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Some progress, but white ribbons still necessary

By Stacey Umhey, Executive Director, SAFE (Supporters of Abuse Free Environments)

 

This week, Ravalli County conducts its annual White Ribbon Campaign, encouraging all members of the community to wear a white ribbon as a way of showing your commitment to not condone, commit or support violence against women. The campaign, sponsored by the Ravalli County Coalition Against Domestic and Sexual Violence. is now in its 15th year. The Coalition is a group of concerned professionals and community members that work together to create a coordinated community response to the issues of domestic and sexual violence while also working to prevent these crimes from occurring.

We’ve all been working together for a very long time to mitigate the damaging effects of domestic and sexual violence. SAFE has been working to decrease the incidence and impact of domestic and sexual violence for the last twenty-five years. What have we accomplished in those years? Well, at SAFE, we serve an average of 475 individuals each year. Of these folks, about 300 are adult victims of domestic or sexual violence or are experiencing some other type of crisis necessitating their reaching out to an organization like SAFE. Of those 475 individuals, an average of 70 are children who have lived in homes where violence is present. The remaining 100 individuals are community members – mothers, fathers, friends, other service providers, law enforcement officers and other folks who call or come to SAFE to gather information they need to help those they love. If you look at these numbers over the last twenty-five years, we’ve served well over 10,000 members of our community.

And who are these folks we’ve been serving over the last twenty-five years? I would imagine that anyone reading this article knows at least one or two people who have been helped at SAFE. The people we serve are the same folks that you share your office with, your pew with, your neighborhood with, your family dinners with. The people we serve are us. We’ve all been touched by domestic and sexual violence – whether we’ve experienced or witnessed violence, helped someone we know, or even if we’ve simply read tragic stories in the local newspaper.
We know a lot about domestic and sexual violence now that we didn’t know when we first started working together. Yet, here’s the thing – SAFE still serves an average of 475 people each year. To date in 2013, Ravalli County courts have issued over 200 Orders of Protection.  Ravalli County courts also report over 85 misdemeanor and 16 felony cases of Partner Family Member Assault so far this year. In addition, Ravalli County District Court reports 74 felony sex crimes to date this year.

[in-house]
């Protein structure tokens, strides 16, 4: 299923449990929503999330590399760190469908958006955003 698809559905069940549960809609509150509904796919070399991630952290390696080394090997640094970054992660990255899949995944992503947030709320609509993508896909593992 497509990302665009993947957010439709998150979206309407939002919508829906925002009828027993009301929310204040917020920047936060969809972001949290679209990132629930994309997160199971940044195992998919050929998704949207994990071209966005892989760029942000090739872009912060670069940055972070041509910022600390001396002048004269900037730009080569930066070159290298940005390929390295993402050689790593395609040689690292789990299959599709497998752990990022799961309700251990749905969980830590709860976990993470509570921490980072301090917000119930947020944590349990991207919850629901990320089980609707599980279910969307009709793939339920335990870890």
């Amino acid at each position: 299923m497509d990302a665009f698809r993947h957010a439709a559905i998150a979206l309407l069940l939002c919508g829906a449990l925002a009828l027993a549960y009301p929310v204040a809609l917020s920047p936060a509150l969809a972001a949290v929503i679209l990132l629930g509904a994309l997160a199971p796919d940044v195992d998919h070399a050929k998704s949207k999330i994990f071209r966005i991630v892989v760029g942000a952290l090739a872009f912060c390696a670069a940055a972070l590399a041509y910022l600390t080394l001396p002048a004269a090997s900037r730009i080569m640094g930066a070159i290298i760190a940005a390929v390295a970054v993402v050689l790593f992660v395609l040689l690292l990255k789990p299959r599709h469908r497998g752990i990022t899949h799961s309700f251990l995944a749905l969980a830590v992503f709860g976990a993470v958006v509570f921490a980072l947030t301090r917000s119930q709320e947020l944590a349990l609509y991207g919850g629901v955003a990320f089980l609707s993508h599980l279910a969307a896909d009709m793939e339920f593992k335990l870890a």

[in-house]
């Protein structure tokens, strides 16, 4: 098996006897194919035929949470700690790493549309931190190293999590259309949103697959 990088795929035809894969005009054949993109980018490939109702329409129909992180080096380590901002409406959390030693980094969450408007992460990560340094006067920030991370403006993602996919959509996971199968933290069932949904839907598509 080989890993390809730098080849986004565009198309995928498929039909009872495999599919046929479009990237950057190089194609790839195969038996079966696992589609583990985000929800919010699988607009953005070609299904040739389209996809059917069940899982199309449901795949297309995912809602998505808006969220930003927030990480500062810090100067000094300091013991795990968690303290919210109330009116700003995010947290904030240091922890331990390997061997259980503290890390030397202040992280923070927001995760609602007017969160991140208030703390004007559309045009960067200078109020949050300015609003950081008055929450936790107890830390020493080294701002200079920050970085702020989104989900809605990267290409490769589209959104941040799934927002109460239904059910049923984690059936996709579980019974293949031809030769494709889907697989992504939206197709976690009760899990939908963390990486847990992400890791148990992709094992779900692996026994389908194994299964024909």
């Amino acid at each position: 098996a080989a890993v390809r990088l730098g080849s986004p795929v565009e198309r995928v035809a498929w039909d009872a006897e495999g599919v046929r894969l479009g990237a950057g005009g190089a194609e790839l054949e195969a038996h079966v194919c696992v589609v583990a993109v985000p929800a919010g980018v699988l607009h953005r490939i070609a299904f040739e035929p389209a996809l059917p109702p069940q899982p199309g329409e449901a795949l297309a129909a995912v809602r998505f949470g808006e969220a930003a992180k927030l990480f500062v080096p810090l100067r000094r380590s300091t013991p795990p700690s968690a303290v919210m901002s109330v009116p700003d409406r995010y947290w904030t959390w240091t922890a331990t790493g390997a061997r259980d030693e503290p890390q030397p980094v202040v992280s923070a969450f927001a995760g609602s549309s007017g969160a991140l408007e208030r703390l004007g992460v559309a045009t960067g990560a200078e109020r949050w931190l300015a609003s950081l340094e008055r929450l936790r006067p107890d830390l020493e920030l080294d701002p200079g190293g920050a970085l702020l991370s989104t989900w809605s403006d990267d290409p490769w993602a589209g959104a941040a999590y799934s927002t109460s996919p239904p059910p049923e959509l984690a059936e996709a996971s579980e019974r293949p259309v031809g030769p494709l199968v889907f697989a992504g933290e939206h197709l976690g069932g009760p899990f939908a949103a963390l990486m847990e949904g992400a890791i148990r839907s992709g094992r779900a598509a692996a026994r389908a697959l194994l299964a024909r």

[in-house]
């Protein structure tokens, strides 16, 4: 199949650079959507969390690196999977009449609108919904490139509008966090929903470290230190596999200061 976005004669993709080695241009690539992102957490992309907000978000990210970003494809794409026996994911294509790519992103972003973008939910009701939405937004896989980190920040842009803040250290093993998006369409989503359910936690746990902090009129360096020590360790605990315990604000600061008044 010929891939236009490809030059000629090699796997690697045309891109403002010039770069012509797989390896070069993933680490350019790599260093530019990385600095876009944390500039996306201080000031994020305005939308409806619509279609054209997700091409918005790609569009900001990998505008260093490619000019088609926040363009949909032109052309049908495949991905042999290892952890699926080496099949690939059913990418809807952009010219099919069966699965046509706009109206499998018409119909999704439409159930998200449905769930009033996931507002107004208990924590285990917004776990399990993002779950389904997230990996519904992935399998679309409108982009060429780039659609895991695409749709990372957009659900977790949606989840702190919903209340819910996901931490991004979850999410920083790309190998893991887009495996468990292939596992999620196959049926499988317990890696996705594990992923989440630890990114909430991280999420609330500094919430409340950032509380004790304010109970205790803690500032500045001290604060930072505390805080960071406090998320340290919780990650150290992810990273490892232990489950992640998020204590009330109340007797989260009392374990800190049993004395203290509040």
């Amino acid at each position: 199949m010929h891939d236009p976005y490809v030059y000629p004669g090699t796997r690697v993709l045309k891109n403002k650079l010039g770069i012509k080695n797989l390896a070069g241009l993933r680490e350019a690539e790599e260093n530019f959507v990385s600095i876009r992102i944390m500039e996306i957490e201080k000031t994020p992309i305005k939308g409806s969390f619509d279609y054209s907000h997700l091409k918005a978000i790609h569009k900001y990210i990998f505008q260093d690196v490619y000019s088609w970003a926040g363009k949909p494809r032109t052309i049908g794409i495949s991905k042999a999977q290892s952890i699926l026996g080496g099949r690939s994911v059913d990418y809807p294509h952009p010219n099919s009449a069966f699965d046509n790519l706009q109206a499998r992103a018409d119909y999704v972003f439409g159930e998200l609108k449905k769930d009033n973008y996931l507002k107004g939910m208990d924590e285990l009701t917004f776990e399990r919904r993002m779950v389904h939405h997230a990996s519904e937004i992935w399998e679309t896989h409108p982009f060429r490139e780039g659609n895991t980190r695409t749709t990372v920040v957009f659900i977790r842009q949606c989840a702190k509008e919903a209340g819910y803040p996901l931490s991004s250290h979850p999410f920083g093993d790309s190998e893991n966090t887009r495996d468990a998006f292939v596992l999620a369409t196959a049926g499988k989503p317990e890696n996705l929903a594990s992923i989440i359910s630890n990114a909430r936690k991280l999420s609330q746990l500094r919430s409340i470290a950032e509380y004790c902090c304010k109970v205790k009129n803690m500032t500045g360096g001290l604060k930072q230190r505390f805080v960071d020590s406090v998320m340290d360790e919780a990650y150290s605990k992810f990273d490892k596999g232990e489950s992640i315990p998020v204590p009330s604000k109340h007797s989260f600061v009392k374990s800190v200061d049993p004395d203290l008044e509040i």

When I see these numbers, it’s easy to get discouraged and wonder if our community efforts are having any type of lasting impact. It’s easy to think that nothing we do will make much of a difference. It’s easy to think that wearing a white ribbon is such a small task – how can it possibly make a difference? What’s not always quite so easy is to keep going in the face of the continued use of violence in relationships. We keep going because we must. We keep going because there will always be a next generation that deserves to live in a violence-free community. We keep going because we do, in fact, see changes in the community and in our world.

I think about the jokes that I heard as a child, that are deemed inappropriate now – not just by me, but by most of us. That’s social change. I think about the assumption that many of us held that “big” violence in relationships wasn’t ok, but a push, maybe a shove or a slap, well, sometimes that just happened. Twenty-five years later, we all know that’s not ok. That’s social change.

Last week, I attended the Report to the Community, an event hosted by the Coalition. At the event, I heard from people who were here when SAFE and the Coalition were in their early stages. At the event, I realized that while so much about our work has changed, one thing that hasn’t changed is our commitment to helping families live safely.

Changing our community and our world is difficult, slow-going business. But, I think it’s worth it. I hope you agree and continue to support this work that we all share by talking early, talking often and modeling respect. One way to do this is to proudly wear your white ribbon and tell others why you do. Together, we can create a future free of violence.

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